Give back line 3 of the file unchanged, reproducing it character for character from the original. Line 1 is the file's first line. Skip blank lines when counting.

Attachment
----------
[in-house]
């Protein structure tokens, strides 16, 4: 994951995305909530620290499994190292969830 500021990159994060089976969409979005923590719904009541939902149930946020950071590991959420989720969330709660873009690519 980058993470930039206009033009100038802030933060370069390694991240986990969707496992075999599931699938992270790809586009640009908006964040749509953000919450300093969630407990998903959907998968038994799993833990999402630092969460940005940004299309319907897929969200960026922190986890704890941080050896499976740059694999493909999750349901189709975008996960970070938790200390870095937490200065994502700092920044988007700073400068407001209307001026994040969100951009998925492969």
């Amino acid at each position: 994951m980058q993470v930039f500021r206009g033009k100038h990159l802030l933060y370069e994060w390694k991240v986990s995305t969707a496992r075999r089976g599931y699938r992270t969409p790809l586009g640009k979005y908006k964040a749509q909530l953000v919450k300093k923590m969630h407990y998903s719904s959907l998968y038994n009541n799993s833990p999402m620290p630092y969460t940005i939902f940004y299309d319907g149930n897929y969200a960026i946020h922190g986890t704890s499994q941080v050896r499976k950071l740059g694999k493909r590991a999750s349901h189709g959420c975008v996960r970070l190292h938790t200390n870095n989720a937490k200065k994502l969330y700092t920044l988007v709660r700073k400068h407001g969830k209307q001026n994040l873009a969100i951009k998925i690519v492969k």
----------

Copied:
């Amino acid at each position: 994951m980058q993470v930039f500021r206009g033009k100038h990159l802030l933060y370069e994060w390694k991240v986990s995305t969707a496992r075999r089976g599931y699938r992270t969409p790809l586009g640009k979005y908006k964040a749509q909530l953000v919450k300093k923590m969630h407990y998903s719904s959907l998968y038994n009541n799993s833990p999402m620290p630092y969460t940005i939902f940004y299309d319907g149930n897929y969200a960026i946020h922190g986890t704890s499994q941080v050896r499976k950071l740059g694999k493909r590991a999750s349901h189709g959420c975008v996960r970070l190292h938790t200390n870095n989720a937490k200065k994502l969330y700092t920044l988007v709660r700073k400068h407001g969830k209307q001026n994040l873009a969100i951009k998925i690519v492969k």